paper trail

May 11, 2010 @ 9:00:00 am

The 48 Hour Magazine team is still a bit groggy from this weekend's editorial drag race, but the project has been deemed a success, though the WSJ blog wrinkles its brow in consternation at the thought: "Creating a magazine from start to finish in two days sounds like an insane, nearly impossible task." The end product, a sixty-page first issue called (what else?) Hustle, will soon be available for purchase on magcloud. The editors have posted a blog of inspiring YouTube clips that helped them along the way—certain to come in handy when you're up against a tight deadline—as well as a list of contributors and a wrap-up of the project. They've also shared their financial plan: 25% "Investment," 25% "Socialism," 25% "Meritocracy," and 25% "Crazy Stunt;" a model contemporary publishing may want to emulate.

Today's the birthday of the world's oldest book, the Diamond Sutra, a sixteen-foot Buddhist scroll published in the year 868. So far it has survived 1,142 years without a battery change or a firmware update, and its message of non-attachment to "this fleeting world" is perhaps the handiest app yet invented.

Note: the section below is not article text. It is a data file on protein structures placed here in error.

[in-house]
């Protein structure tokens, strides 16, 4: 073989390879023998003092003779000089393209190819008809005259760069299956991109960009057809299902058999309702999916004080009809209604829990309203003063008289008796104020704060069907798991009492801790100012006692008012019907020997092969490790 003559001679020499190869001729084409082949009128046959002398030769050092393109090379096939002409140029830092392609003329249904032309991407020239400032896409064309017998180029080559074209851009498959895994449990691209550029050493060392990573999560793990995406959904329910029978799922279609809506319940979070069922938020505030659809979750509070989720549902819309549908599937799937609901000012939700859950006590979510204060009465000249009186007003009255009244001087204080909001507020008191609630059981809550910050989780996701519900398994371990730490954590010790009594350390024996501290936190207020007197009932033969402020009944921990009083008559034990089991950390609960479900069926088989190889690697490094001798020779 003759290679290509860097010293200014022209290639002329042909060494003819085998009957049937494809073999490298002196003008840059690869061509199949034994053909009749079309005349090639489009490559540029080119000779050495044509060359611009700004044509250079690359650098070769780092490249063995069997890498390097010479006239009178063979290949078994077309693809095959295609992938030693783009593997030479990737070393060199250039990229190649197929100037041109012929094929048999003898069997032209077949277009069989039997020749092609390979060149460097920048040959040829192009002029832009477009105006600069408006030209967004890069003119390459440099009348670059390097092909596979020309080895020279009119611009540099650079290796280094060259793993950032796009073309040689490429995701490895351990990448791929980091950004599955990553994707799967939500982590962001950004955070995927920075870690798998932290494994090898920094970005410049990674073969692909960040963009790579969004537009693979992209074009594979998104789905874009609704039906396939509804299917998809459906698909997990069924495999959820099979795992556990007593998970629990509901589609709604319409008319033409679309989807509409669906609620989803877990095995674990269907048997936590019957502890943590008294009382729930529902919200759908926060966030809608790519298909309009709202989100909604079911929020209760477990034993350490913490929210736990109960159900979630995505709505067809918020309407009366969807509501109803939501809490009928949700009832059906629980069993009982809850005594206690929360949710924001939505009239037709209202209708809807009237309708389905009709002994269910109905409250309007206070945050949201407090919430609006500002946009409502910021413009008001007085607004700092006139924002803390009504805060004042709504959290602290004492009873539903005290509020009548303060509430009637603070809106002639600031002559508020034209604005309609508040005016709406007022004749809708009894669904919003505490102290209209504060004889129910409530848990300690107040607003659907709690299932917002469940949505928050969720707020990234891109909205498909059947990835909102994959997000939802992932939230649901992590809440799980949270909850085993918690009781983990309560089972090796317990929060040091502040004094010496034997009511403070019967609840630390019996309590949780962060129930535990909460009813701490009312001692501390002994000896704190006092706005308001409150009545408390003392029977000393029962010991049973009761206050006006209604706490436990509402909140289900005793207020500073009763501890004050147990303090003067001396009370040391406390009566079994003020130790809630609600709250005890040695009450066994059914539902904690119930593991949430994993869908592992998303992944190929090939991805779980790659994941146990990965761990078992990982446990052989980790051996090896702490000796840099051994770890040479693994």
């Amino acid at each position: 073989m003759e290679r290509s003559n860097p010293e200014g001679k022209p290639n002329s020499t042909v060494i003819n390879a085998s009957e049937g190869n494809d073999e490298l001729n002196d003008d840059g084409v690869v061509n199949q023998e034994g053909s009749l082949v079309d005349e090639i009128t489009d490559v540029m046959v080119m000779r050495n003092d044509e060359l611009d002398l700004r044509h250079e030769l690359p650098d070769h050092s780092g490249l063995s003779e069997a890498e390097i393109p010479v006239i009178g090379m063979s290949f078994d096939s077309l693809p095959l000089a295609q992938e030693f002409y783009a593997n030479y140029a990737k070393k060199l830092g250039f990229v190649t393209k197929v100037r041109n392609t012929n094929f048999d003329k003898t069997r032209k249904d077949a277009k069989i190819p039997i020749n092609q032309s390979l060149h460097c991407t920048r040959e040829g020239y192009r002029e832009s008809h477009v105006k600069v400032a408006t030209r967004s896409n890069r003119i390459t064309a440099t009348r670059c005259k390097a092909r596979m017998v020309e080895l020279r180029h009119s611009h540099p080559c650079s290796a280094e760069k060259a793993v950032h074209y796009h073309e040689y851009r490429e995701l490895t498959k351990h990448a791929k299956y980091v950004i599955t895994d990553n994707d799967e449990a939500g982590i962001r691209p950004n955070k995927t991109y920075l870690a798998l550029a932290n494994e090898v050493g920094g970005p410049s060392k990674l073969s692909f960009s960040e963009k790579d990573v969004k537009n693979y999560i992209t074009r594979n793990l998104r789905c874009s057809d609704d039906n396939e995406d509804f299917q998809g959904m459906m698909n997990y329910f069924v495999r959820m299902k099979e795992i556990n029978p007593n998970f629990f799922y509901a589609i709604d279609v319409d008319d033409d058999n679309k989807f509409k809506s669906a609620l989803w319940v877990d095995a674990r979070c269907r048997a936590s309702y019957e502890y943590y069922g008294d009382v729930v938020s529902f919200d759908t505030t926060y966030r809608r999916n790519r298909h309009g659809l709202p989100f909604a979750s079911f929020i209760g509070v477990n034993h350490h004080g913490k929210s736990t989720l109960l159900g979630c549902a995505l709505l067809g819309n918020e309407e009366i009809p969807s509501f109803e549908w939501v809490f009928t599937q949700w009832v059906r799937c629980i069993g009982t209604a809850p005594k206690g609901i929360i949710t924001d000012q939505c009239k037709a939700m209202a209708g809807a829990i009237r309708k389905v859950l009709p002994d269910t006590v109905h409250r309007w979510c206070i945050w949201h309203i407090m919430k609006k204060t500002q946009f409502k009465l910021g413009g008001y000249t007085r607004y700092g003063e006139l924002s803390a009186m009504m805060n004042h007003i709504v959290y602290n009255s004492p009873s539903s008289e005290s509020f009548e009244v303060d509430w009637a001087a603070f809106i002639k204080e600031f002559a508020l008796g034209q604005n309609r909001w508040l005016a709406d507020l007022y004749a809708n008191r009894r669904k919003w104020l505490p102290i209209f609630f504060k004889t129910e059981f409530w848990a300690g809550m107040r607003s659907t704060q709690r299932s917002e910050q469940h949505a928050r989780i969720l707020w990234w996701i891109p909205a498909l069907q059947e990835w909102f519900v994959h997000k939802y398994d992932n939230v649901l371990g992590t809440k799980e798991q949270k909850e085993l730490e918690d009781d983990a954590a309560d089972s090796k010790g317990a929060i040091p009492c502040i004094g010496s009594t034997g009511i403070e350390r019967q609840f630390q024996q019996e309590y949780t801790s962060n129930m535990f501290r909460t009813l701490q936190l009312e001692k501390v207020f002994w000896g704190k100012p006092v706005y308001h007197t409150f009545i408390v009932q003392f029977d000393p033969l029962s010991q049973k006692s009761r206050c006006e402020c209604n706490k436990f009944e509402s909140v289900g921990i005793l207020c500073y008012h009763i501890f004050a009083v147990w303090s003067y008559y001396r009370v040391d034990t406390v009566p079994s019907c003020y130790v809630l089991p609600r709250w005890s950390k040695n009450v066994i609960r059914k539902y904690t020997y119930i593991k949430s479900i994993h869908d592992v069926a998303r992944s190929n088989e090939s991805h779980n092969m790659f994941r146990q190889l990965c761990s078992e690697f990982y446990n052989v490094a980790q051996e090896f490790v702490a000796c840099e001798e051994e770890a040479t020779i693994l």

Philip Pullman, author of the The Good Man Jesus and the Scoundrel Christspeaks tonight at the NYPL. Pullman, who once said "My books are about killing God," has written a fable in which Mary gives birth to twins, one a Jesus you could bring home to Mom, the other, "Christ," who turns out to be a Judas figure. With such provocative subject matter, we hope the event's moderator Paul Holdengraber leaves plenty of time for audience questions.

The classic One Thousand and One Nights may soon be banned in Cairo. One of the foundations of Middle Eastern literature—certainly not without its share of naughty bits—the book was recently translated by Malcolm C. Lyons, who rendered this racy passage: "It is her custom, when heated by dance and wine, to undress naked and not to give herself to her lover until she has been able to examine his bare limbs, his rampant zabb, and the agility of his running."